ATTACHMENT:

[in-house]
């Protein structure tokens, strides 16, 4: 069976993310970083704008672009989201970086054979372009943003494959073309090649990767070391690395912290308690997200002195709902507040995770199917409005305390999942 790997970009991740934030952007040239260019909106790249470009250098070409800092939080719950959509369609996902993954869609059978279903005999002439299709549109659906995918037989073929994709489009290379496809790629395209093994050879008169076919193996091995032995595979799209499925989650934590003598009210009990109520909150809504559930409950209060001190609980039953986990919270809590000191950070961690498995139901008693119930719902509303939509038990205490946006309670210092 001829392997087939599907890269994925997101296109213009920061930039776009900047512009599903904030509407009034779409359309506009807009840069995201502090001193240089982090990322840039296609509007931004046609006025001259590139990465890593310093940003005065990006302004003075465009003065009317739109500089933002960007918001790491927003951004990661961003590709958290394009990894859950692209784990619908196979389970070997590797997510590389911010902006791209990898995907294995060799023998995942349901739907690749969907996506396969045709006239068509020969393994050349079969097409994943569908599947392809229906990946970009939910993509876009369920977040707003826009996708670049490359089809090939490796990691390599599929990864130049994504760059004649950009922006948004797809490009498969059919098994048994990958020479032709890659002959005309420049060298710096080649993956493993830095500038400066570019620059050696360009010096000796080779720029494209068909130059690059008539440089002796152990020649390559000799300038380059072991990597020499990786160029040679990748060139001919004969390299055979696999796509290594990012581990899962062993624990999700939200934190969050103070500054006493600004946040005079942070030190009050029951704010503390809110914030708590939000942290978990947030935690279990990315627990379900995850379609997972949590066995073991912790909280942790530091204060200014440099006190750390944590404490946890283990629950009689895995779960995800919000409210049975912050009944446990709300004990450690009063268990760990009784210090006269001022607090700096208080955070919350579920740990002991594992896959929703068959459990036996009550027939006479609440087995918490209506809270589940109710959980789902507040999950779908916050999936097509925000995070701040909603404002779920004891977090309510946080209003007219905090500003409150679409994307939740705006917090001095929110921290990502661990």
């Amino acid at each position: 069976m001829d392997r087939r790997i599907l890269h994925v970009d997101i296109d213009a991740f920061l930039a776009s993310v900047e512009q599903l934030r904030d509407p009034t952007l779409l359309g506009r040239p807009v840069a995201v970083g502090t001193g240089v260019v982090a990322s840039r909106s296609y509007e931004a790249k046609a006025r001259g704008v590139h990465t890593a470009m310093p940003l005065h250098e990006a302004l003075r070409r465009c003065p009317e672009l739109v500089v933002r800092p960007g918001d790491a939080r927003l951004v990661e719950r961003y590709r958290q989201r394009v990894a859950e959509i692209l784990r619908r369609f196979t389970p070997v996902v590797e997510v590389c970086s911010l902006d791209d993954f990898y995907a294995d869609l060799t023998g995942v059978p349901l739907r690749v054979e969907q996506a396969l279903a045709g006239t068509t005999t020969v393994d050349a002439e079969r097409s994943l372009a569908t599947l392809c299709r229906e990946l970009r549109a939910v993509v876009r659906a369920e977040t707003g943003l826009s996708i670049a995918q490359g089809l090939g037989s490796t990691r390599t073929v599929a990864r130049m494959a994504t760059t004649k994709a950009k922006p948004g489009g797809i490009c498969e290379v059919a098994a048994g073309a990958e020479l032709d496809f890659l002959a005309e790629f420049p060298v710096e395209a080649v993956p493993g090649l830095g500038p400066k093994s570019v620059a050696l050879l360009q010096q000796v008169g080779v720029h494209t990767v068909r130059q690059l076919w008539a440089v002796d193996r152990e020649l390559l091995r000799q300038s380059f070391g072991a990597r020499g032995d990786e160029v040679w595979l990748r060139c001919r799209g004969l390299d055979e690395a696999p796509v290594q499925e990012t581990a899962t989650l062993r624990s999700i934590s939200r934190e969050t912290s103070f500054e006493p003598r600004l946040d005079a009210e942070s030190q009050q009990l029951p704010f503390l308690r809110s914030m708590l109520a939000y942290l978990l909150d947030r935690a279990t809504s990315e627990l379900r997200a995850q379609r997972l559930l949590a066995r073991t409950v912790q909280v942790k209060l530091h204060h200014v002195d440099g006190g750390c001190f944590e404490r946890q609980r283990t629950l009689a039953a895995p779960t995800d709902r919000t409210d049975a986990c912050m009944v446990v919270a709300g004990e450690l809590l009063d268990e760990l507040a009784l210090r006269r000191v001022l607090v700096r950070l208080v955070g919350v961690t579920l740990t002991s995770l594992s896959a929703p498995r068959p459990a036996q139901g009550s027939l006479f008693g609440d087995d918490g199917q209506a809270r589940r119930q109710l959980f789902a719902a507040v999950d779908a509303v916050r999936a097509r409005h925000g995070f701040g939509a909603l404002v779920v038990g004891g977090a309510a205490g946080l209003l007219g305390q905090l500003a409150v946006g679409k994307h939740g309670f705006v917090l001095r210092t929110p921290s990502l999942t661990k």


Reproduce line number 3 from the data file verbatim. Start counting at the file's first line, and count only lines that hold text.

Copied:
């Amino acid at each position: 069976m001829d392997r087939r790997i599907l890269h994925v970009d997101i296109d213009a991740f920061l930039a776009s993310v900047e512009q599903l934030r904030d509407p009034t952007l779409l359309g506009r040239p807009v840069a995201v970083g502090t001193g240089v260019v982090a990322s840039r909106s296609y509007e931004a790249k046609a006025r001259g704008v590139h990465t890593a470009m310093p940003l005065h250098e990006a302004l003075r070409r465009c003065p009317e672009l739109v500089v933002r800092p960007g918001d790491a939080r927003l951004v990661e719950r961003y590709r958290q989201r394009v990894a859950e959509i692209l784990r619908r369609f196979t389970p070997v996902v590797e997510v590389c970086s911010l902006d791209d993954f990898y995907a294995d869609l060799t023998g995942v059978p349901l739907r690749v054979e969907q996506a396969l279903a045709g006239t068509t005999t020969v393994d050349a002439e079969r097409s994943l372009a569908t599947l392809c299709r229906e990946l970009r549109a939910v993509v876009r659906a369920e977040t707003g943003l826009s996708i670049a995918q490359g089809l090939g037989s490796t990691r390599t073929v599929a990864r130049m494959a994504t760059t004649k994709a950009k922006p948004g489009g797809i490009c498969e290379v059919a098994a048994g073309a990958e020479l032709d496809f890659l002959a005309e790629f420049p060298v710096e395209a080649v993956p493993g090649l830095g500038p400066k093994s570019v620059a050696l050879l360009q010096q000796v008169g080779v720029h494209t990767v068909r130059q690059l076919w008539a440089v002796d193996r152990e020649l390559l091995r000799q300038s380059f070391g072991a990597r020499g032995d990786e160029v040679w595979l990748r060139c001919r799209g004969l390299d055979e690395a696999p796509v290594q499925e990012t581990a899962t989650l062993r624990s999700i934590s939200r934190e969050t912290s103070f500054e006493p003598r600004l946040d005079a009210e942070s030190q009050q009990l029951p704010f503390l308690r809110s914030m708590l109520a939000y942290l978990l909150d947030r935690a279990t809504s990315e627990l379900r997200a995850q379609r997972l559930l949590a066995r073991t409950v912790q909280v942790k209060l530091h204060h200014v002195d440099g006190g750390c001190f944590e404490r946890q609980r283990t629950l009689a039953a895995p779960t995800d709902r919000t409210d049975a986990c912050m009944v446990v919270a709300g004990e450690l809590l009063d268990e760990l507040a009784l210090r006269r000191v001022l607090v700096r950070l208080v955070g919350v961690t579920l740990t002991s995770l594992s896959a929703p498995r068959p459990a036996q139901g009550s027939l006479f008693g609440d087995d918490g199917q209506a809270r589940r119930q109710l959980f789902a719902a507040v999950d779908a509303v916050r999936a097509r409005h925000g995070f701040g939509a909603l404002v779920v038990g004891g977090a309510a205490g946080l209003l007219g305390q905090l500003a409150v946006g679409k994307h939740g309670f705006v917090l001095r210092t929110p921290s990502l999942t661990k």